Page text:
I have a girlfriend that’s about twenty years older than me that’s served as an incredible role model since I met her when I was eighteen. These days, at 49, I often think of something she told me years ago.
“When I get up in the morning, I have a choice,” she explained. “I can either get out of bed with my aches and pains and go sit on the couch, or I can get on the treadmill and get a good workout in, after which I’ll feel much better.”
I so relate to what she told me, since I’ve been making my way back to a full workout schedule after my piriformis muscle issue back in December. I’ve been moaning and groaning with ongoing nerve pain since then, though it’s gotten significantly better. With nerve pain, once the cause is relieved, you just have to wait for the inflammation to heal and it can take several months. The upside is that if you can manage it, you can exercise through the discomfort. I’ve been amazed at how, once I decided not to let it stop me, my body adjusted to regular daily activities and now, increased activity toward my fitness goal. And – even better – I’ve gotten back to my P90 workouts.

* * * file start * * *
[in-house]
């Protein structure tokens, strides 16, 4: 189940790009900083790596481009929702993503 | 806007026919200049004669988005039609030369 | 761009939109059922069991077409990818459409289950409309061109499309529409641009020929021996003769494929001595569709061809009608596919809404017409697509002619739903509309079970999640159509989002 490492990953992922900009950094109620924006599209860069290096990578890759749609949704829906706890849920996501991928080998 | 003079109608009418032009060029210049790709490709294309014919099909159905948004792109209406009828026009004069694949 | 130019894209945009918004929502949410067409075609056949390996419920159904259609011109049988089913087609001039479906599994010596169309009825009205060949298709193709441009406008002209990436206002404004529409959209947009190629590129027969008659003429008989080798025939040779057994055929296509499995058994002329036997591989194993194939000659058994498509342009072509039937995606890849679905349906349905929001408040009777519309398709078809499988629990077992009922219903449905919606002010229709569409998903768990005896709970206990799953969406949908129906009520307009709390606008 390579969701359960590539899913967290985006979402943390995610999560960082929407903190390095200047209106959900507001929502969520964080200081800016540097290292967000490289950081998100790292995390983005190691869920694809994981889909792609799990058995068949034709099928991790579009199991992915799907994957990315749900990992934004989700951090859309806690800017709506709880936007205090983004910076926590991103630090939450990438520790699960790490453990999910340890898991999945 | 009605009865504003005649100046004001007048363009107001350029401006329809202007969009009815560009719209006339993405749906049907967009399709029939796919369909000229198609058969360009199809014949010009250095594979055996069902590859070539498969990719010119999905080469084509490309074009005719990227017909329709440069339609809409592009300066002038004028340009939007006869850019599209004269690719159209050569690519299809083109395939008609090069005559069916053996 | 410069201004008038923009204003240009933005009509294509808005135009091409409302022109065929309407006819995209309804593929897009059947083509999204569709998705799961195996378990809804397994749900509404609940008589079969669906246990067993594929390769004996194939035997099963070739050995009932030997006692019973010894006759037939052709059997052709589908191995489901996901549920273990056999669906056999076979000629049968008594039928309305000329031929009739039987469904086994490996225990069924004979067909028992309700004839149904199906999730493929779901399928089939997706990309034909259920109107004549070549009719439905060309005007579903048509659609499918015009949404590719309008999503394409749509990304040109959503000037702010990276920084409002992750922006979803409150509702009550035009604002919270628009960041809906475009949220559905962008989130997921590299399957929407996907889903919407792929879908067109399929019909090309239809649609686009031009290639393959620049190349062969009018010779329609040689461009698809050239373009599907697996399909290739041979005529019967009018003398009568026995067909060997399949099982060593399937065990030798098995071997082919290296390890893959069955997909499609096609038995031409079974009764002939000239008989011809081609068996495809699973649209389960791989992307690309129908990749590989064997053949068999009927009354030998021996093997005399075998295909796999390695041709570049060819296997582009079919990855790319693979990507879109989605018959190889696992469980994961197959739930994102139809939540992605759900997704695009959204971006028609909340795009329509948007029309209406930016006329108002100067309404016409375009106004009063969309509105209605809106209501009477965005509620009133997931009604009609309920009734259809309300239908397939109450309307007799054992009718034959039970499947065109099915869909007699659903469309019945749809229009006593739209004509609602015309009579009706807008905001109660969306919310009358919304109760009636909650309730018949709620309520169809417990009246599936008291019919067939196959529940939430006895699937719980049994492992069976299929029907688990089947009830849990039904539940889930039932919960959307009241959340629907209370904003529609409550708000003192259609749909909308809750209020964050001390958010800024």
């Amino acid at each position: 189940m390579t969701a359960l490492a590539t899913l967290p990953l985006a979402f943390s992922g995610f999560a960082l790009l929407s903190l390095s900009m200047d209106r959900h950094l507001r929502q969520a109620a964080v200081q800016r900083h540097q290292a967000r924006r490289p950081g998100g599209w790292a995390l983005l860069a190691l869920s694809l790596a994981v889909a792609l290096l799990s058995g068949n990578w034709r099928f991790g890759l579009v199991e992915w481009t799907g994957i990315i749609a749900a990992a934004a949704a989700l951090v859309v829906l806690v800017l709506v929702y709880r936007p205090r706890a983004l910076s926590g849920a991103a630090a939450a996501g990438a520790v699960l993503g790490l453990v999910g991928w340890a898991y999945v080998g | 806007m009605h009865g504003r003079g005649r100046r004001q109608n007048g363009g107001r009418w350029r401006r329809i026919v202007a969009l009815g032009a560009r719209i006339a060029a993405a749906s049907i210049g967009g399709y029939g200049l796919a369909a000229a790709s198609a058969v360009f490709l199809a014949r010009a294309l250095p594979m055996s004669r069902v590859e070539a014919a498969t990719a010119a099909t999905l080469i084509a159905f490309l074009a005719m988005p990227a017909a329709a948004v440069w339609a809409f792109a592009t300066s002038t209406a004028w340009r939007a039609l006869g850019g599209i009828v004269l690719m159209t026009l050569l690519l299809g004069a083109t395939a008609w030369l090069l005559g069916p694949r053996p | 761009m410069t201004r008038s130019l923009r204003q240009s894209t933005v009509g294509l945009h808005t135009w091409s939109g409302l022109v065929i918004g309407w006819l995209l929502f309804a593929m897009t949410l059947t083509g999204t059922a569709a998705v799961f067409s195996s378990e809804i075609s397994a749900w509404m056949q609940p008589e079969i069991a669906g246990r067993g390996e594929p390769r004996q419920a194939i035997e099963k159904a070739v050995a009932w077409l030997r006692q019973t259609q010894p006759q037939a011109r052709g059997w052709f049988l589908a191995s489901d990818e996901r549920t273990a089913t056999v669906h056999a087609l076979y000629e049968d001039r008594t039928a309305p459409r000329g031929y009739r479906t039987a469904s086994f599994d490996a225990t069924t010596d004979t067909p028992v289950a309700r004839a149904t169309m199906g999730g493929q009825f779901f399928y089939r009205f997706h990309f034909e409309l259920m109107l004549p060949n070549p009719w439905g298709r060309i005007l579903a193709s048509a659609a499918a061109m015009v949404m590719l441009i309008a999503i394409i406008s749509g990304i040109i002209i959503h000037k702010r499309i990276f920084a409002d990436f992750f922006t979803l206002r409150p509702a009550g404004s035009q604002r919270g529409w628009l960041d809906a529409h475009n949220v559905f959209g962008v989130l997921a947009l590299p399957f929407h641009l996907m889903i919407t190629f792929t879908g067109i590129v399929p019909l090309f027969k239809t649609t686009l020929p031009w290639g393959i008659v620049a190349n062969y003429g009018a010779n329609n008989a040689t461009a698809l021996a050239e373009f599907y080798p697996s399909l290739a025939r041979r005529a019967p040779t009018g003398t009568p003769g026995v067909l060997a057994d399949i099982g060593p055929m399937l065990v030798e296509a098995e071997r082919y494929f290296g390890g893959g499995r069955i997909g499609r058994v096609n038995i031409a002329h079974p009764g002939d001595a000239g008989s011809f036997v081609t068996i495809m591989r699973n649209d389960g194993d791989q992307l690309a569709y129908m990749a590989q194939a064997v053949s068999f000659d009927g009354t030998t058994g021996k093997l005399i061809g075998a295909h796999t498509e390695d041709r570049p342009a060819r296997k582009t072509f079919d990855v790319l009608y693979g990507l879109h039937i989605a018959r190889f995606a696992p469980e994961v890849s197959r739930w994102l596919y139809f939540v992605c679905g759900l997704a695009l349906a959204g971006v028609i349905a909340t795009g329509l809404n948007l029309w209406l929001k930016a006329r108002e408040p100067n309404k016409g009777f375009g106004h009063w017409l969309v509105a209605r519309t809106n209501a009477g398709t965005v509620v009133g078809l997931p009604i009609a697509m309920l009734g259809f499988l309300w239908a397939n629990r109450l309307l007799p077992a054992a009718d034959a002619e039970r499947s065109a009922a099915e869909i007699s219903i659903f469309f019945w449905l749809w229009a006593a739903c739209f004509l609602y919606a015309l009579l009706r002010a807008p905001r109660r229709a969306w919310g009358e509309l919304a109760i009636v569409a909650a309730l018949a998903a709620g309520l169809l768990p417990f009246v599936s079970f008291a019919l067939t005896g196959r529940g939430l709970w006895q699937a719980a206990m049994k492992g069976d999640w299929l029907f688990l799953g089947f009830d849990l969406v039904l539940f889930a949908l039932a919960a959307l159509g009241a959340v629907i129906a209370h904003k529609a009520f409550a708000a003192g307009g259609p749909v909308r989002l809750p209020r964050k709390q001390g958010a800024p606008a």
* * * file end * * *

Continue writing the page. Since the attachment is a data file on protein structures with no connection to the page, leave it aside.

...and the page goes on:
Starting back after a 90 day hiatus had me thinking about whether you can ever be “too old” or “too flabby” to start an exercise program. The answer is a resounding NO. My neighbor, who is over 80 years old now, started going to Curves and walking after she had a heart attack when she was in her late 60s. She’s unbelievable, “borrowing” her girlfriend’s dog and walking him for miles, and always on the go. (Another great role model!)
I also came across an excellent article from fitness expert Marta Montenegro here: Never Too Old to Rebuild Your Body Marta shares some research on fitness after 40, plus some great suggestions for keeping your new workout plan on track.
What about you? What are you doing to get, and keep, your fitness plan going strong?